If you bought your partner flowers or fruit for Valentines’ Day, chances are you might want to thank two NC State inventors for their role in keeping these products fresh. Sylvia Blankenship and the late Edward Sisler created 1-MCP, a compound that extends the freshness and shelf-life of fruits, vegetables and flowers.
Considered by some as the most significant advance in technology for fresh fruits and floral products in more than two decades, the compound recently landed Sisler and Blankenship in the National Inventors Hall of Fame.
1-MCP, or 1-methylcyclopropene, works by inhibiting the effects of ethylene, a colorless gas that leads plants to ripen. By doing so, it increases the postharvest life of fruits and vegetables and allows flowers to maintain their appearance longer.
Blankenship attended NC State as both an undergraduate and graduate student before joining the Department of Horticultural Science faculty. Sisler came to NC State for his Ph.D. in plant physiology, then landed a faculty position in the Department of Molecular and Structural Biochemistry.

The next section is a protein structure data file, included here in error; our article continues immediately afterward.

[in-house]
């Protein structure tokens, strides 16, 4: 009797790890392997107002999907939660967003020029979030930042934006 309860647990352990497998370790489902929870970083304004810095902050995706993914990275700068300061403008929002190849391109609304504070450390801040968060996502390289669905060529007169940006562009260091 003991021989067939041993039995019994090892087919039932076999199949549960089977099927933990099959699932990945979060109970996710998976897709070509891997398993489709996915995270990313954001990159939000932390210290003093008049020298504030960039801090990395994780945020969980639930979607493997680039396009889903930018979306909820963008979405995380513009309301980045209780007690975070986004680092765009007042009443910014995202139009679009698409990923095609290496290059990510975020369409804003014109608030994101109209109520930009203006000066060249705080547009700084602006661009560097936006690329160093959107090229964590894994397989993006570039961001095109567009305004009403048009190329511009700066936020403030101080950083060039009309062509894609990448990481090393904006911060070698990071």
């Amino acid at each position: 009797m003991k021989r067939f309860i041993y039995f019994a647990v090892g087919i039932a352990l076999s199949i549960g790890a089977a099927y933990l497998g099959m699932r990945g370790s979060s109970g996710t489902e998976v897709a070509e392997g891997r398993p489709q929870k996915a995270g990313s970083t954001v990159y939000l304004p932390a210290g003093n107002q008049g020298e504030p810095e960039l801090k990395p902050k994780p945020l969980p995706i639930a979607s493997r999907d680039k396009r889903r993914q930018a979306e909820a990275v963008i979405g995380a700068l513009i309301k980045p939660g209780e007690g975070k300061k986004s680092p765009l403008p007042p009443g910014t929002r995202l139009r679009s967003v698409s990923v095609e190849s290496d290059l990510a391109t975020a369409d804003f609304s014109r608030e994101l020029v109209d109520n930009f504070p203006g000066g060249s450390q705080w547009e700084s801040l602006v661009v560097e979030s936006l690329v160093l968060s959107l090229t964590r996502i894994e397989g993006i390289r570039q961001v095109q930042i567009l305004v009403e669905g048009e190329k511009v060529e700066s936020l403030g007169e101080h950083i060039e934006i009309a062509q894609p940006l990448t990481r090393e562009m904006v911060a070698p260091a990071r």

Blankenship and Sisler began work on 1-MCP in the 1980s. After years of research, the pair patented their invention in 1996. 1-MCP was approved for commercial use by the Environmental Protection Agency in 2002 and hit the markets that same year.
Now used around the world, the invention has generated more than $25 million for NC State, and it has garnered national acclaim. Find out more about Sisler and Blankenship and their research on the National Inventors Hall of Fame website.
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This post was originally published in College of Agriculture and Life Sciences News.